Warm weather and sunshine are finally here… But ragweed pollen season is also beginning … which means DEBILITATING ALLERGIES for many!
Or perhaps you’re like me and you have allergies year-round when you push your limits playing sports (I know, who would have thought sports-related allergic rhinitis existed! Doesn’t keep me from being active, though.).
Or maybe you’re allergic to animals, like my hubby?
Whatever the reason for your allergies, we both probably have similar symptoms: a runny nose, an itchy throat, watery eyes and even a headache on occasion… Sometimes, my ears even do this weird popping! My nose and eyes usually run so much that it feels like I left the faucet on.
So, I thought I’d share with you my 5 tips to soften allergies.
Tip #1: Use cotton handkerchiefs
I truly prefer dealing with my annoying allergies with handkerchiefs, rather than paper tissues. Why? Here’s the gist.
Pros of using cotton handkerchiefs to deal with allergies
They are soft to the touch
Yes, cotton handkerchiefs are incredibly soft (especially ultra-plush flannel hankies), and leave your nose feeling less irritated. In fact, many of our clients who suffer from allergies use them for this reason over the environmental benefits. For my part, I did not have allergies before I adopted handkerchiefs—but I have to say that in the past 8 or so years, I’ve found paper tissues to be very rough and weak in comparison to cotton whenever I have had to use them! So when my allergies kick in, I’m more than happy to grab a pile of cloth hankies from the laundry room and tackle the day.
They are more absorbent
Like WAY more absorbent than paper tissues, which will tend to deteriorate when they are wet. And when you have allergies, if your face runs as much as mine, you just need to dab at your eyes and nose constantly and relieve your nose repeatedly with what seems to be mainly water. So, for this type of situation, absorbent cotton handkerchiefs will be much more efficient than feeble paper tissues that you’ll need to replace for almost every dab!
They can be reused
You can reuse your cotton hankies several times (until the fabric is too humid—which means it’s time to swap for a fresh handkerchief)… Which means you are wasting much, much less than if you are using paper tissues who can hardly be reused because they tend to disintegrate at the contact of fluids.
They cost less money
This may seem surprising to you because creating your own handkerchief collection is somewhat of an investment at first, but in the long run it will definitely pay off. Does anyone here spend 20–30$ on kleenexes when allergy season rolls in? Depending on which styles of hankies you purchase, that’s the equivalent of 2–3 handkerchiefs—which means that if you have allergies twice in a year, you could own a set of 4 to 6 handkerchiefs—and that’s good enough to start!
They help save trees
Of course, if you’re using cotton instead of paper, you’re doing a good deed for the environment! And to encourage you to keep reducing your waste, we even commit to planting a tree for every hanky you take home with you :).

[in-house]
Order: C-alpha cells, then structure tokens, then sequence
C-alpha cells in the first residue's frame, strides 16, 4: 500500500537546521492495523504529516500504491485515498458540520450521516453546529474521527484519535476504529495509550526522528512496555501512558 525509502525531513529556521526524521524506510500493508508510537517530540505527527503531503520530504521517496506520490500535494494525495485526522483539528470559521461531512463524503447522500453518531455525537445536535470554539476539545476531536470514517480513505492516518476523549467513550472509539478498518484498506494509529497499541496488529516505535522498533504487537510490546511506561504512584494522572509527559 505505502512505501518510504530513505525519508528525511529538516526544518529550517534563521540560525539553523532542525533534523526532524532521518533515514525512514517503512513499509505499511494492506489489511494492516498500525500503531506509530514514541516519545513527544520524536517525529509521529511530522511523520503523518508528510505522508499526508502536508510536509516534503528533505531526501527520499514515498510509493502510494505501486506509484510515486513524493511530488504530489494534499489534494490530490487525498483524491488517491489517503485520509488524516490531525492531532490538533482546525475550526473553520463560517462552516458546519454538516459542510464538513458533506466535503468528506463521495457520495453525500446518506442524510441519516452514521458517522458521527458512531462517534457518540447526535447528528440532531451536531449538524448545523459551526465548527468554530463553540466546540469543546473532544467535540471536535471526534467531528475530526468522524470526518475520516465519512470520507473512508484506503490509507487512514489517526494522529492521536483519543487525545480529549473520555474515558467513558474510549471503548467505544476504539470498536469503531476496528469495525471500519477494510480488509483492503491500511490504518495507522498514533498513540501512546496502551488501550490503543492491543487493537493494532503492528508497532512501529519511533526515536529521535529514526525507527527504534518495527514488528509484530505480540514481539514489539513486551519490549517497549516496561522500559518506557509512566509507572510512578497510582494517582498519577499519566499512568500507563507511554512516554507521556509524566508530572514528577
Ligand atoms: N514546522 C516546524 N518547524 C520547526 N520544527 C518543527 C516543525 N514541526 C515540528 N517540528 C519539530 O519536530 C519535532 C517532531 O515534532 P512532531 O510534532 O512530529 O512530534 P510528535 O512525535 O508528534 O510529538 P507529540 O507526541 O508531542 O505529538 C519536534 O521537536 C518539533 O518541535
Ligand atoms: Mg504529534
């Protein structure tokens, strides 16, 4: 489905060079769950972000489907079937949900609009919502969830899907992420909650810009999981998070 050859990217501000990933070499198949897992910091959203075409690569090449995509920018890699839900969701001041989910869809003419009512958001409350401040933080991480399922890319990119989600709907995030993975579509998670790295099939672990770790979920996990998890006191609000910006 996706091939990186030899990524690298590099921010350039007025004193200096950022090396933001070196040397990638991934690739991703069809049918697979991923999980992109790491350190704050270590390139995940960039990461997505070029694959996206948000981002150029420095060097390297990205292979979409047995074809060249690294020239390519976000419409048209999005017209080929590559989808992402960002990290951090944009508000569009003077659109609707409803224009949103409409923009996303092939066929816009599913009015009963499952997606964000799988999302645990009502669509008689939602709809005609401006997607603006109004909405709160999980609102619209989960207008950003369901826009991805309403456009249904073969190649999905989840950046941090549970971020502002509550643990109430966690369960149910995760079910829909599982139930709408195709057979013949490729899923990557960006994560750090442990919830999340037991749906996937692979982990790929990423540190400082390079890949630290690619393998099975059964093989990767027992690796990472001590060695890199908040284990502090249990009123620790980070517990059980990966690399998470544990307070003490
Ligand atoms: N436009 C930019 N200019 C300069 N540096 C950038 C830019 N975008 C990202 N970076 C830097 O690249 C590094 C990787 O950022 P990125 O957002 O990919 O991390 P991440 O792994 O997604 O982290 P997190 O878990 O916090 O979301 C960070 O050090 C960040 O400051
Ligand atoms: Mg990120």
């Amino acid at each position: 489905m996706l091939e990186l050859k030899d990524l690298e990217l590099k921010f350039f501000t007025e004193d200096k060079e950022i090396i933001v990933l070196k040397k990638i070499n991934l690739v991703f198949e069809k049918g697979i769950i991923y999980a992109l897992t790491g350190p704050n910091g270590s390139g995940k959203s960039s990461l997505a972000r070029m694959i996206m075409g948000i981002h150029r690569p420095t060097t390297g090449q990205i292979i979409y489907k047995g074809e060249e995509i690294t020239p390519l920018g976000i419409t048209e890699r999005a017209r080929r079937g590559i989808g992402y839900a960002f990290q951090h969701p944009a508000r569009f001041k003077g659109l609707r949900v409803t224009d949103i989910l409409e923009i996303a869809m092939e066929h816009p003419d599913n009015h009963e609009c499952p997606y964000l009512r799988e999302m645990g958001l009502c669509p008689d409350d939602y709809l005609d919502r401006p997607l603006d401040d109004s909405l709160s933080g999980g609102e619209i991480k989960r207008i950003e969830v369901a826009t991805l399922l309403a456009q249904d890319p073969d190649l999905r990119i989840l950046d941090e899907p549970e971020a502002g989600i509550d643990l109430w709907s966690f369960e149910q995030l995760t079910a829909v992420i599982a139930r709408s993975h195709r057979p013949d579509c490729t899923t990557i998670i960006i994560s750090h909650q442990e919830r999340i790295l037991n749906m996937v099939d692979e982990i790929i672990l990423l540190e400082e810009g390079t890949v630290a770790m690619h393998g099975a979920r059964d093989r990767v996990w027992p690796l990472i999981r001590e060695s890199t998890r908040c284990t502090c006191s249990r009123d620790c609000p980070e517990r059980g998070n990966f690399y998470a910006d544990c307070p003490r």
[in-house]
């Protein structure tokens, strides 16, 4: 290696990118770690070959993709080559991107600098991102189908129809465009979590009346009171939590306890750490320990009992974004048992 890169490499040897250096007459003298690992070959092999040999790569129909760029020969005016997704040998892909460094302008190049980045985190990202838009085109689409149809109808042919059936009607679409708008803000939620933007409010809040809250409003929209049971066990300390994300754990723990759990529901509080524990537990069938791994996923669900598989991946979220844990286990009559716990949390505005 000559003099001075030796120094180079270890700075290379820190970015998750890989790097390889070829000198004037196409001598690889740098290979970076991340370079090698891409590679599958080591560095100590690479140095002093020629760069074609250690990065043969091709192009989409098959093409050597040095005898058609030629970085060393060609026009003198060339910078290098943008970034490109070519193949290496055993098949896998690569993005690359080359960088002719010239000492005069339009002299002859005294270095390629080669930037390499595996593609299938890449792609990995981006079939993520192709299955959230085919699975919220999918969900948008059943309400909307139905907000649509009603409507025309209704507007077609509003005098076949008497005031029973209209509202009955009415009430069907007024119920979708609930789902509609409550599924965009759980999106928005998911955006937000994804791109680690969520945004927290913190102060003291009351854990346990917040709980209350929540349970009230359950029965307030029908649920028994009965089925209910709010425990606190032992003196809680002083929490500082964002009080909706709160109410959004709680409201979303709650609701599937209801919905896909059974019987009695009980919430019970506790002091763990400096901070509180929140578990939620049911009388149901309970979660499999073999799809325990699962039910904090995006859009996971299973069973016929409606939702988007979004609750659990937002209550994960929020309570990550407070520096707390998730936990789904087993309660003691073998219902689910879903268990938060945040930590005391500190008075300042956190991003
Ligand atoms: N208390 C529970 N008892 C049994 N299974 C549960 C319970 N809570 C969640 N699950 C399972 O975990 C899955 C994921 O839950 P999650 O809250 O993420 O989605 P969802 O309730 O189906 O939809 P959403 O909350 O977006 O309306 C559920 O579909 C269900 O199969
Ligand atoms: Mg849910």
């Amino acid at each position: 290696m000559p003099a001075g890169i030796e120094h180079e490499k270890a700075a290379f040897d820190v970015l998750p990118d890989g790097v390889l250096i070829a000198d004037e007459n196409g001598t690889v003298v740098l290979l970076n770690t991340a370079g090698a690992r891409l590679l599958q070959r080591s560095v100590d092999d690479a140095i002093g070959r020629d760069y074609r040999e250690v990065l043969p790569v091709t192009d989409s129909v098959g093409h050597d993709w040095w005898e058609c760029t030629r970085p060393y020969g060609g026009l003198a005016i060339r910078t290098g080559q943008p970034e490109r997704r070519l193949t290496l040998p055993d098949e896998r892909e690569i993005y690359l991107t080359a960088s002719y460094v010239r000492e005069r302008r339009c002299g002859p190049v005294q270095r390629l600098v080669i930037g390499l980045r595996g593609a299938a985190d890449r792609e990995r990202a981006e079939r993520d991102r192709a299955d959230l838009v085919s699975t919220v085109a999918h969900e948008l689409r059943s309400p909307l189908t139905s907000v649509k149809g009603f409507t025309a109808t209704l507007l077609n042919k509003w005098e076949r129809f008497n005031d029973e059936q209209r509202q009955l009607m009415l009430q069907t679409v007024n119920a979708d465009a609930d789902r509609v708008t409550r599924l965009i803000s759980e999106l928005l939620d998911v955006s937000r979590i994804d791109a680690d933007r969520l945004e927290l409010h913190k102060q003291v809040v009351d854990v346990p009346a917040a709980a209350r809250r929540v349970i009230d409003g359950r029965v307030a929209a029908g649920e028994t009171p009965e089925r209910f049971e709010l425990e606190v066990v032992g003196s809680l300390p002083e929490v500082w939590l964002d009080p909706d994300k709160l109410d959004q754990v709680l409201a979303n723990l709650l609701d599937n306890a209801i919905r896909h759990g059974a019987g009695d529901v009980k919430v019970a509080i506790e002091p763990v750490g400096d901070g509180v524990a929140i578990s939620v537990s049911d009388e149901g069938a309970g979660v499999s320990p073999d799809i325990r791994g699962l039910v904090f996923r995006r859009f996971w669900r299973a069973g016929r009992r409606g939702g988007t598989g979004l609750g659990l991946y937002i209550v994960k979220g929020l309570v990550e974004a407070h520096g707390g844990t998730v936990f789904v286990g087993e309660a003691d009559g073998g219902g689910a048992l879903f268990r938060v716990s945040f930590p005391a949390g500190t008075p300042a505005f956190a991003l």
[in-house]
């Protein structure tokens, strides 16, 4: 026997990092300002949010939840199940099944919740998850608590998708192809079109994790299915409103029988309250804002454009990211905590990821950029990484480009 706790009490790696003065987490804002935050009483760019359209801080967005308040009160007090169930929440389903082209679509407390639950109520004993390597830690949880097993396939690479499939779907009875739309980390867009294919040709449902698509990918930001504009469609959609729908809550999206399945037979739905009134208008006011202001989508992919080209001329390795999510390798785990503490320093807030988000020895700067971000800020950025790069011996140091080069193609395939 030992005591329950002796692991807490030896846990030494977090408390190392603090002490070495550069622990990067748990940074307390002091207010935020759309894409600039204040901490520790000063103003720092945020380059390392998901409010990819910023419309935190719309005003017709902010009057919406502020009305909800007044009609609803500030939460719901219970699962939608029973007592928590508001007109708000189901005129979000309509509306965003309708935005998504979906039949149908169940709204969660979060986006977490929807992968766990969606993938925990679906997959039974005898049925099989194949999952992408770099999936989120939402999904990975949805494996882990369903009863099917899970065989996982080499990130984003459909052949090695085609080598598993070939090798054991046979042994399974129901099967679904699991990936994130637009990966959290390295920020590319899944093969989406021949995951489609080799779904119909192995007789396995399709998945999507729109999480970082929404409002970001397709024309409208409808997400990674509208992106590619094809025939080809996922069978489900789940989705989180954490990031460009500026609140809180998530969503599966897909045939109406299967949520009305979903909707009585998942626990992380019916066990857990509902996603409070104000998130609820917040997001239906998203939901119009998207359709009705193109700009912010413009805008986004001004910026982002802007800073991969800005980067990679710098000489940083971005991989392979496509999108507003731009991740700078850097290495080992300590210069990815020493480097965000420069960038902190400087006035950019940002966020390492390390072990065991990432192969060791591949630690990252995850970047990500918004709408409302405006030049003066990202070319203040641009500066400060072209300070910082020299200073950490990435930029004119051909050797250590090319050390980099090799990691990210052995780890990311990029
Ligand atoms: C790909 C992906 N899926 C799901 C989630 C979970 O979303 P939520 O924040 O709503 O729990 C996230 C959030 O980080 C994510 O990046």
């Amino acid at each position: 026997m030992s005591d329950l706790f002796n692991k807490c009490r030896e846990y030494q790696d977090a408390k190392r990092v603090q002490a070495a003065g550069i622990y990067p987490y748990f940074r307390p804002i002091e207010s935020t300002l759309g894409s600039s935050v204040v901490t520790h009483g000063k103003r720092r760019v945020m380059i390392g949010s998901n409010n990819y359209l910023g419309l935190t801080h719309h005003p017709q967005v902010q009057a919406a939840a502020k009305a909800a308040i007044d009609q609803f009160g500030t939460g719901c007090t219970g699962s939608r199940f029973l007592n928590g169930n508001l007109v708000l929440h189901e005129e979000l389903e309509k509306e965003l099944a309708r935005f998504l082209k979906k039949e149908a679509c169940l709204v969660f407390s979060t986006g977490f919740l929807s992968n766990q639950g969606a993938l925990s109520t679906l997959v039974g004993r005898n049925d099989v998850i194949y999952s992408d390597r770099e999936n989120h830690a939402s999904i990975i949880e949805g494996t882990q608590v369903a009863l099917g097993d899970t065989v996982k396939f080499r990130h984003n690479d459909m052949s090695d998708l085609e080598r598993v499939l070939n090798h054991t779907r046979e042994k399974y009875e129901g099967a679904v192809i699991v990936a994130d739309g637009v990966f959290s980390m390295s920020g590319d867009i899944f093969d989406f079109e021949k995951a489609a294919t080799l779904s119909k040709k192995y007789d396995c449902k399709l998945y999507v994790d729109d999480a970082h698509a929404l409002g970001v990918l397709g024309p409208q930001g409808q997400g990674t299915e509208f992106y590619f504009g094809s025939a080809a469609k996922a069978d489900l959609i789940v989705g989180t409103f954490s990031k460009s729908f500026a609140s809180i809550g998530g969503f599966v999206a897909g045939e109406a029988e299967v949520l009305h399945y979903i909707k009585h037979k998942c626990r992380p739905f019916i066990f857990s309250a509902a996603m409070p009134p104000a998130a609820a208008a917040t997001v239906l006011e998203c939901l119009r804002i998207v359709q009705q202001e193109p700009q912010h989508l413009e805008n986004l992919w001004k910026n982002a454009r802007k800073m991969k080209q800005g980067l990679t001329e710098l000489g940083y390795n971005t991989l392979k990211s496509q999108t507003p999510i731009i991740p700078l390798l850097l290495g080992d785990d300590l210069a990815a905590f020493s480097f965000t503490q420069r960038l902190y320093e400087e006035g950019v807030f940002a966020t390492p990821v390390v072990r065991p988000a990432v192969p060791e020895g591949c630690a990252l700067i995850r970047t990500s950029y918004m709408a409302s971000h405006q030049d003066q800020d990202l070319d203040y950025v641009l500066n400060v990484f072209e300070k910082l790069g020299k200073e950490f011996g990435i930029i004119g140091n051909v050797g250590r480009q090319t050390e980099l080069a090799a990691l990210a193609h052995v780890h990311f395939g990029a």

Cons of swapping paper for cotton
You’ll need quite a few handkerchiefs (I can use up to one per hour when my allergies are on, full steam), which is why I pull out the big guns: thick two-ply handkerchiefs or soft, thick flannel hankies. Oh—and you may get the occasional comment from local germophobes, but I’m pretty sure you can handle it :).
That’s it, though … The rest is all good news.
Tip #2: Use a nasal spray
You may be reluctant to use a saline nasal spray and inject MORE fluids in your nasal passages, but I swear, it helps. I rinse out my nostrils 2 or 3 times a day and usually at least once in the shower, because I can simply blow my nose under water and give my skin a welcome break from blowing in a handkerchief!
Where to get a nasal spray? At your local pharmacy or make your own.
Tip #3: Hydrate your skin
Between blows (it may seem futile—but it’s not)—dab some cream on the skin around your nose. I use Cicadermine (Homeoplasmine in Europe). It’s a natural health product, it contains no parabens and it really promotes healing. So when your allergies calm down, you won’t end up looking like a clown.
I also use this magical cream on my lips when they’re chapped or dry to prevent cold sores from happening.
Where to get Cicadermine? On the Internet, via their online shop or check at your local pharmacy.
Tip #4: Drink lots of water
OK truth be told I suck at this—which is why in the past, rhinitis has often turned into a full-blown sinus infection that takes ages to heal and requires antibiotics (anyone else have this happen to them?) The idea behind this is that drinking lots of fluids will help keep your nasal mucus thin and watery, which will make it easier for you to eliminate it when you blow your nose. And of course, less nasal congestion means fewer chances of developing inflammation and swelling—or even an ear infection!
How to do this? Consider having an insulated reusable water bottle with you at all times… And one that you love if you can! Works for me 🙂
Tip #5: Take probiotics
This last tip you won’t feel the impact immediately, but there are some studies such as this one that say that taking probiotics could be beneficial in the case of immune or allergic diseases. Simply put, probiotics boost our immune system by balancing the good bacteria in our gut, which helps us produce a stronger immune response to allergens.
With time, the severity of the allergic symptoms should decrease and the allergic episodes should space out. I’ve found this article to be super interesting, if you want to learn more about the link between probiotics and allergic rhinitis!
That’s it folks 🙂 Good luck fighting your allergies this season! And don’t forget to let me know if these tips were helpful to you or if you have any other good tips to share!